TREASURIES-More losses mark miserable week for U.S. bond market
* Yields hit 22-month highs on fears over less Fed support
* Benchmark yields set for biggest weekly rise since 2003
* Fed buys $1.46 billion in bonds due 2036-2043
* Market rout comes before next week's $99 billion in coupon debt
NEW YORK, June 21 (Reuters) - U.S. Treasuries prices fell on Friday and yields rose to their highest in over 22 months, marking a miserable week for the bond market as investors fled in the wake of a signal from the Federal Reserve that it might pare its bond purchases later this year. The market sell-off darkened the prospect for the $99 billion in coupon-bearing federal debt for sale next week following a poor $7 billion auction of 30-year Treasury Inflation-Protected Securities this week, even though some analysts said yields might be high enough to entice bargain-minded investors. "The market is very reluctant to dip back into the water. Reduced participation is likely," Jennifer Vail, head of fixed income at U.S. Bank's Wealth Management Group in Minneapolis, said about next week's Treasuries auction. In addition to Treasuries, investors further cut their holdings in corporate bonds, mortgage-backed securities and emerging market debt after Fed Chairman Ben Bernanke on Wednesday laid out the roadmap on how the U.S. central bank might scale back its $85 billion monthly purchases of Treasuries and MBS, the pillar of its current quantitative easing program, which traders have dubbed QE3. Investors pulled $508 million out of taxable U.S. bond funds in the latest week, marking three consecutive weeks of outflows, according to Lipper, a unit of Thomson Reuters. Treasuries have been hard hit as banks, hedge funds and central banks cut back on them as investments while mortgage companies dumped them as hedges on their bond portfolios in the current yield surge. "It's all one big unwind. That's been a negative for Treasuries as hedges are unwound," said Sean Murphy, a Treasuries trader at Societe Generale in New York. Almost all economists at primary dealers expect that the Fed will start pulling back on buying bonds by the end of this year, with many expecting it will begin in September. On the open market, the benchmark 10-year Treasuries notes fell nearly 1 point in price for a yield of 2.533 percent, up 11.7 basis points from late on Thursday. The 10-year yield rose as high as 2.542 percent earlier, the highest intraday level since August 2011, according to Reuters data. For the week, the 10-year yield was on track to rise 40 basis points for the biggest single-week jump since March 2003, according to Reuters data. In the mortgage-backed sector, where the Fed has been buying $40 billion a month, the yield premium on 30-year bonds that carry a 3.0-percent coupon and are backed by home loans guaranteed by Fannie Mae over five-year Treasuries grew to 2.20 percent, the highest since December 2011, according to Reuters data. Trading volume was heavy for a third straight day. ICAP, the world's largest inter-dealer broker of government debt, said $492 billion of U.S. Treasuries had traded as of 2 p.m. (1800 GMT) on Friday, 14 percent above the 20-day average of $433.941 billion at this time. Treasury options hit record volume on Thursday with 1.71 million changing hands, the CME Group said.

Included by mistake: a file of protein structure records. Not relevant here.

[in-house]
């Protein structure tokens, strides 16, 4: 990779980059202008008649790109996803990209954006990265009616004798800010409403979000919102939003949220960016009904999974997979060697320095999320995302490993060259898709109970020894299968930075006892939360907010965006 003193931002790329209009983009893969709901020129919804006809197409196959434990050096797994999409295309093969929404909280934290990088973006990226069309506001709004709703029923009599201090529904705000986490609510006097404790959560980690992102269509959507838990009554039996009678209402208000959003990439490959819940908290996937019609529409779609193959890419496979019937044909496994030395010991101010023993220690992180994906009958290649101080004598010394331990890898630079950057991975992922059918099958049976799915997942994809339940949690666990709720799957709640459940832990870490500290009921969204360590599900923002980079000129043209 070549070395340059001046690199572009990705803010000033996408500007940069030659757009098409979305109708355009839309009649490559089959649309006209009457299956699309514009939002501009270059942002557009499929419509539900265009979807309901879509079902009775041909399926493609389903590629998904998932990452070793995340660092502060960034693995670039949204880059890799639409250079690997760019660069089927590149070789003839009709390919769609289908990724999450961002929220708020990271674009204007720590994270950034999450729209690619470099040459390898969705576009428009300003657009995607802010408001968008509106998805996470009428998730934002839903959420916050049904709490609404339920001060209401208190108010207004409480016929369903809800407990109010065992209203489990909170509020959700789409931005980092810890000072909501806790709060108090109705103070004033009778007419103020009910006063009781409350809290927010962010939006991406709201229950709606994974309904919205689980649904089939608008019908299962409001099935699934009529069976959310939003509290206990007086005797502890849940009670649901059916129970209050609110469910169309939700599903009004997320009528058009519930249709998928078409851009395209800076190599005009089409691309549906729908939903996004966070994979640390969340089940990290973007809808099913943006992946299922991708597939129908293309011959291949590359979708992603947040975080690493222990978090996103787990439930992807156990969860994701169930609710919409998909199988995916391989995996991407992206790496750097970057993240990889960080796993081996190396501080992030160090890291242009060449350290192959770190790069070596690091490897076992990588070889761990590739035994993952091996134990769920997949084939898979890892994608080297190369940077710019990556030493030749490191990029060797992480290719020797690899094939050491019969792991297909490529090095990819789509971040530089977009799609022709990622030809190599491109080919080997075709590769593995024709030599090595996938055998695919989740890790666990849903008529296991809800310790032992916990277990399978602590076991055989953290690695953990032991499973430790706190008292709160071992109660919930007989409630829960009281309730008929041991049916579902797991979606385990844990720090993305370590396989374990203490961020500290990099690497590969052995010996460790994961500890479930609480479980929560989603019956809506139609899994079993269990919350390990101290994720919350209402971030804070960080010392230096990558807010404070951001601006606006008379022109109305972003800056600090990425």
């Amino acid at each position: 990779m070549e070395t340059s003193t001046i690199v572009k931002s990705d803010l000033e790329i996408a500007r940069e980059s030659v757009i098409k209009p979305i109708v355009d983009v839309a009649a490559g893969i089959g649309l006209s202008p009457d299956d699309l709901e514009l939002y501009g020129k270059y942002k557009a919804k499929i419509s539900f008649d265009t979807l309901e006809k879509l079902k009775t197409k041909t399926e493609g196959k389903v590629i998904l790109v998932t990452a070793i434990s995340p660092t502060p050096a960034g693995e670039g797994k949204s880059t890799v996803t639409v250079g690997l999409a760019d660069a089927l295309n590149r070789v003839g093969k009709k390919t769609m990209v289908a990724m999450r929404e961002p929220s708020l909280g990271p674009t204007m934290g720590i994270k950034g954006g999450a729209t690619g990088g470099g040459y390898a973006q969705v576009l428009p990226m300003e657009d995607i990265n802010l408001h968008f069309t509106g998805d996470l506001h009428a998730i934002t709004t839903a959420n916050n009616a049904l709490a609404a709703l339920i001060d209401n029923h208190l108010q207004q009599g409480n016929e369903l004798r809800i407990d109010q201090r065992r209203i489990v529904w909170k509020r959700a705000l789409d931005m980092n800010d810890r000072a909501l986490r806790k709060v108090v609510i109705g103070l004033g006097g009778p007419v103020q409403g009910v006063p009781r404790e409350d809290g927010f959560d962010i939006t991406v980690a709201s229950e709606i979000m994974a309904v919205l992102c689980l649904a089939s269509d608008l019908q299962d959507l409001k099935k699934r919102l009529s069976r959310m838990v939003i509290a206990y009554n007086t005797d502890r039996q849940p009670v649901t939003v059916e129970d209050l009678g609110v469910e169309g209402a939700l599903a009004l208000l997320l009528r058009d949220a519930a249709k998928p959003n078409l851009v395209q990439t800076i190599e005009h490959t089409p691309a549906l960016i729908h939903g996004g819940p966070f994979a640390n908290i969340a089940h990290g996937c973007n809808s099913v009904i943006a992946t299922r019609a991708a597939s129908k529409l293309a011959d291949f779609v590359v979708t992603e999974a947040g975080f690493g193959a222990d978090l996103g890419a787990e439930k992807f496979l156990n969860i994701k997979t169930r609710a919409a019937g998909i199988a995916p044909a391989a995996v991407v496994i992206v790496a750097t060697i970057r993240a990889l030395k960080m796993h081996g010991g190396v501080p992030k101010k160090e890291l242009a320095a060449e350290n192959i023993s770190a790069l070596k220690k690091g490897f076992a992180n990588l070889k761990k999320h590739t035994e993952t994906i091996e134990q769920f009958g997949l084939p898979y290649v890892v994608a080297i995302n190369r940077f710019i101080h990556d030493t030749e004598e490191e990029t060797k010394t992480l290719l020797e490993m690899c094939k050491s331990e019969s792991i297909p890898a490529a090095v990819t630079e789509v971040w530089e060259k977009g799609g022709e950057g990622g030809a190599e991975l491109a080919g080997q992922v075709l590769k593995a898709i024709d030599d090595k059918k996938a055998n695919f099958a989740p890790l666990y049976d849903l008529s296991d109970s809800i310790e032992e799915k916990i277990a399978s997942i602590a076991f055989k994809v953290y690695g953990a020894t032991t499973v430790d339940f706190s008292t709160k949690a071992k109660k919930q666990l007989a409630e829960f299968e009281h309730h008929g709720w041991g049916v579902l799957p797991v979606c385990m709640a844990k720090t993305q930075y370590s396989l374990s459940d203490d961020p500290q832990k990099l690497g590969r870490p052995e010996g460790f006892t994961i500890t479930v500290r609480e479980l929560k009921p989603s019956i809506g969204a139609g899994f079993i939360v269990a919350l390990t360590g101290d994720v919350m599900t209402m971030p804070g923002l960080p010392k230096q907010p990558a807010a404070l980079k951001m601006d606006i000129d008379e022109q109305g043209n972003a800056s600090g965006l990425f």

"BELLY" ACHE While longer-dated Treasuries have been the biggest losers during the dramatic spike in yields since April, five- and seven-year notes were the worst performers this week as these maturities, commonly referred to by traders as the "belly" of the U.S. yield curve, have been targeted by the Fed's QE3 purchases. The Fed bought $1.46 billion in bonds due 2036 and 2043 on Friday as part of its ongoing purchase program. Five-year notes were last down 18/32 in price to yield 1.428 percent, and seven-year notes fell 25/32 in price to yield 1.971 percent, both the highest yields since August 2011. Many investors had loaded up on this medium-term debt, betting the Fed would keep buying it at the current pace at least to the end of the year. For example, the PIMCO Total Return Fund, the world's biggest bond fund with about $178 billion in assets, had 1.92 percent of its money in a 0.750 percent coupon Treasuries issue due in Feb. 28, 2018 at the end of May. This issue ranked the fourth largest among its holdings at that time, according to Reuters data. The PIMCO fund share price has fallen 3.72 percent month-to-date through Thursday, bringing its year-to-date loss to 2.80 percent. Last year it earned 10.35 percent. As late as Tuesday, only one day before Bernanke's press conference after U.S. central bankers ended their two-day policy meeting, Bill Gross, who oversees the PIMCO fund, sent a message via Twitter: "All's quiet on the Eastern Front. #Bernanke must be careful to keep it so. Buy 5 yr Treasuries."